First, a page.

If you are an artist serious about pursuing a career supported by the art you create and you haven’t written your artist statement, it is time, my artistic friend, to write one. An artist statement is a a crucial marketing tool and concise verbal representation of your own art- it’s important to understand the purpose of an artist statement and the best way to construct one.
“An artist statement is a necessary component of any professional artists’ portfolio or promotional packet.” – Alyson Stanfield
Keep It Simple, Silly:
Write your statement in first-person and with a language people can understand. Your art might be abstract, but your statement shouldn’t be. An artist statement should never sound pretentious or complicated. Painter Pamela Michelle Johnson has a fantastic body of work and 3-paragraph artist statement in which she says:
“The work questions a culture that equates fulfillment, pleasure and happiness with what we consume.”
This sentence sums up her artistic intentions quickly, and you don’t even need to draw another breathe to say it aloud.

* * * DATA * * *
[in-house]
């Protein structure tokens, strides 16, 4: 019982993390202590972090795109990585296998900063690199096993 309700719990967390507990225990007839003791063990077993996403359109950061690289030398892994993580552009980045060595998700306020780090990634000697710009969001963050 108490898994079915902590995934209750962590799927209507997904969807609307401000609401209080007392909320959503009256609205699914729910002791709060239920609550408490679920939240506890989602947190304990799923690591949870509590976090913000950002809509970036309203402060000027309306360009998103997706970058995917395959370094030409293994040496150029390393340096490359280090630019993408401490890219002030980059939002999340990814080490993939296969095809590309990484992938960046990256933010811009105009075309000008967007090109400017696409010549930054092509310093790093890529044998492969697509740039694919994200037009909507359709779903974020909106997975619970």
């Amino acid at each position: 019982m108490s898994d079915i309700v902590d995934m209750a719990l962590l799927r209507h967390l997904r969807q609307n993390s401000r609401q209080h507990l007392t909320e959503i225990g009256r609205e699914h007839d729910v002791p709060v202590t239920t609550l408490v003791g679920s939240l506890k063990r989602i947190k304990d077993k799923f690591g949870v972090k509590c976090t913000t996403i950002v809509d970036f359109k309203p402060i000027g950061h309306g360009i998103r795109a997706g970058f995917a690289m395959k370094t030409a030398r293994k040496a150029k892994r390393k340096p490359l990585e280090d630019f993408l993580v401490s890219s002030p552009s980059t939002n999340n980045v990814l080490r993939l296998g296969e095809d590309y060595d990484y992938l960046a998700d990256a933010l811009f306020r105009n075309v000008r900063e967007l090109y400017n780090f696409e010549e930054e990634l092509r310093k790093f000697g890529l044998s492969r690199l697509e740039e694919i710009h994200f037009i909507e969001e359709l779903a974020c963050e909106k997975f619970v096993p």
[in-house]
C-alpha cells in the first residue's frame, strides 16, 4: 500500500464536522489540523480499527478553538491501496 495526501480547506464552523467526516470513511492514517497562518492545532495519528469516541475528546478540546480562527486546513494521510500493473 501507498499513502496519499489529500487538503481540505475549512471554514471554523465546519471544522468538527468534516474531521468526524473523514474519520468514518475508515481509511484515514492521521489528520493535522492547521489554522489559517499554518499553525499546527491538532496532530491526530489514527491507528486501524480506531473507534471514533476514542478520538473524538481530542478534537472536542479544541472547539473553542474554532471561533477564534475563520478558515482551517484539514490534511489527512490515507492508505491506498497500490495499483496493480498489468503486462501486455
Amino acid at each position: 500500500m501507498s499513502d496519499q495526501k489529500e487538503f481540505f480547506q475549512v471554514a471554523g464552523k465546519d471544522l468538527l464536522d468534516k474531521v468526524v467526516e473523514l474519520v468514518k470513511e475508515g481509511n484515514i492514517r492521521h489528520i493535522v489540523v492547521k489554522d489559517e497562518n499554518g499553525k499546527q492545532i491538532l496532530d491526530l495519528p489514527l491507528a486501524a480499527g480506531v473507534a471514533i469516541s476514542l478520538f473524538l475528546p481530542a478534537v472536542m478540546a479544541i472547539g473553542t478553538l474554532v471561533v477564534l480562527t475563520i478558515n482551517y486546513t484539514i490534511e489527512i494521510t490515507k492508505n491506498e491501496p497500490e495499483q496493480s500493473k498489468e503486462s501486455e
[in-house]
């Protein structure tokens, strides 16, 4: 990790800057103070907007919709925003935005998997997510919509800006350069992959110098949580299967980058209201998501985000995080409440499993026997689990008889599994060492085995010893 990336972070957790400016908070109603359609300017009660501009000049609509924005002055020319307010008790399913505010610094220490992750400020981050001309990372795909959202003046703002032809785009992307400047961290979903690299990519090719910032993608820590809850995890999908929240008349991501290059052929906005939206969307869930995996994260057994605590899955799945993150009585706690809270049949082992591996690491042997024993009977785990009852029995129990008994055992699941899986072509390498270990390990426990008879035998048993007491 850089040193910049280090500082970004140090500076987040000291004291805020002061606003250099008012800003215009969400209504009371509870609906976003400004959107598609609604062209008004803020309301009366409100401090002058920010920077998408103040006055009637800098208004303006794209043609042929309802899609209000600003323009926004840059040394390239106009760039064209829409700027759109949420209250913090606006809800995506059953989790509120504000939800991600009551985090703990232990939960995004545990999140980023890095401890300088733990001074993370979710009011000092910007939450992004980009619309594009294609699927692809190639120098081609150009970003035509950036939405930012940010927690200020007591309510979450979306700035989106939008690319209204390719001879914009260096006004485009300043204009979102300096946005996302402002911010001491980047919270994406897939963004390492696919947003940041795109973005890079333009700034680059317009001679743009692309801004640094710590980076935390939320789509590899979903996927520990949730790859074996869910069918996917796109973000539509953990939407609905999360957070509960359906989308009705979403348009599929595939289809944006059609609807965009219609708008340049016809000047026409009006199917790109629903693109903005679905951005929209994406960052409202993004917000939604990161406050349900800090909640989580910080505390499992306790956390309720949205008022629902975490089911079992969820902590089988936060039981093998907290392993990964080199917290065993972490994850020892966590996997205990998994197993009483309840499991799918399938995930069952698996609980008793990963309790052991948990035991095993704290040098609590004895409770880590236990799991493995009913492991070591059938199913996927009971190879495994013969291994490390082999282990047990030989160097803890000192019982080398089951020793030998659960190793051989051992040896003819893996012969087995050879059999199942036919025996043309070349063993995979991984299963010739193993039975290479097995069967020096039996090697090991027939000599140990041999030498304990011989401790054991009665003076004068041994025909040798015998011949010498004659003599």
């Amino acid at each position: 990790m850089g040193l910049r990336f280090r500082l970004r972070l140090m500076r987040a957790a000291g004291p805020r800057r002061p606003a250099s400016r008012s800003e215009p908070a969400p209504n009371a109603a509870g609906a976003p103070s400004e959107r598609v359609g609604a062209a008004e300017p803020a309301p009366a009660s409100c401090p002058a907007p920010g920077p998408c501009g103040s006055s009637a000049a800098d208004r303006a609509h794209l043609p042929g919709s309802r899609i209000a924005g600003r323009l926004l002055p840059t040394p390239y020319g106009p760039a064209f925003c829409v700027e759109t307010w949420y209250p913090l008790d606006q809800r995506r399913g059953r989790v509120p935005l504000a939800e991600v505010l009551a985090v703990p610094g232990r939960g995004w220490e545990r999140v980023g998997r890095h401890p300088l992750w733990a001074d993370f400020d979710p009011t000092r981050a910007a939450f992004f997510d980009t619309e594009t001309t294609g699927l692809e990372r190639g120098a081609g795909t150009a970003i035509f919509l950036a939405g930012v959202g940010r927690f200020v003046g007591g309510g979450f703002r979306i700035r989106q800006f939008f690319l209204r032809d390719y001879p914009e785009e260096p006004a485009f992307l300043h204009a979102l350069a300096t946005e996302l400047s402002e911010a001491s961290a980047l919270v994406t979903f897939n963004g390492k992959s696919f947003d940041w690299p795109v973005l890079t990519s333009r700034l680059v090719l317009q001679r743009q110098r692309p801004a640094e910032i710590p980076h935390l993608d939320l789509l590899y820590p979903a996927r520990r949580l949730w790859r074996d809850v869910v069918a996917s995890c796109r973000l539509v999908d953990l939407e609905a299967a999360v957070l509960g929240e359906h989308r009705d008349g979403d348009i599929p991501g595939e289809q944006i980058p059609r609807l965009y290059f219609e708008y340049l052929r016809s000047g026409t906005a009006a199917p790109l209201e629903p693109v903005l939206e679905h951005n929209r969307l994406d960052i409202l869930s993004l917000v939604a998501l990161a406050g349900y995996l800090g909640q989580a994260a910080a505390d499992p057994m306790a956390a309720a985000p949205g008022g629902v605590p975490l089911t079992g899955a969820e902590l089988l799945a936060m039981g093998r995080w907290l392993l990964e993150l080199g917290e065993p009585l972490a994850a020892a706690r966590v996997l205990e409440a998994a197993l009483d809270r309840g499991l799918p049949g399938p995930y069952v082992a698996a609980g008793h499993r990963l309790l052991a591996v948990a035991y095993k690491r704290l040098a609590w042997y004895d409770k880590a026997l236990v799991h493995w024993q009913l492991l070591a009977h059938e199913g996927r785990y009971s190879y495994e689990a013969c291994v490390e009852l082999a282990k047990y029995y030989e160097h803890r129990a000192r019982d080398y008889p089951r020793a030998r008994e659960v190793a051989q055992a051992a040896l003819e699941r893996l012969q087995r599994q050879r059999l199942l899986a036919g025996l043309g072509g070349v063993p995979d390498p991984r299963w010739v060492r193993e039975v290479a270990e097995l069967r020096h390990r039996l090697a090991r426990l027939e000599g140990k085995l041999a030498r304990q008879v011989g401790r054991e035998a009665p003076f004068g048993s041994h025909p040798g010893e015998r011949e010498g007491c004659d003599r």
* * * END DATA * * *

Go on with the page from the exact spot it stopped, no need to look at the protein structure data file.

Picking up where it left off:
Refrain from Comparing or Contrasting:
Avoid making comparative statements between your work and another artist’s – it’s tacky and presumptuous, and not everyone is going to agree with you. In fact, you might turn someone off to your work. The focus should be on your art. If you find yourself wandering away from your art and discussing irrelevant things, turn back, my friend! The focus is your art.
Show, Don’t Tell:
“Your artist statement is about facts, a basic introduction to your art; it’s not instructions on what to experience, what to think, how to feel, how to act, or where to stand…” - Alan Bamberger
Describe what your art strives to say, why you focus on a certain subject or medium, but never command a person how they should feel or experience your work. Johnson’s language is unthreatening and she never points a finger to anyone but herself and her own work:
“Through my work, I strive to invoke reflection on a culture focused on mass-consumption and mass-production, where the negative aspects of overindulgence are often forgotten or ignored.”
Take Breaks, Take Your Time:
Just as you take breaks from creating art, so should you when you’re creating your artist statement. You need moments to reflect and step away. Take your time, take a few breaths and take a few drafts to edit and perfect everything.
Get A Second Opinion:
Have a few family members, friends and/or professors to read your artist statement and give you input. They will tell you what they think needs to be explained, simplified or rewritten. And it never hurts to have a few extra pairs of eyes looking over your writing.
Here are some links I found friendly and informative for writing an artist statement:
What other sites do you find useful resources?
Happy writing & art’ing, friends!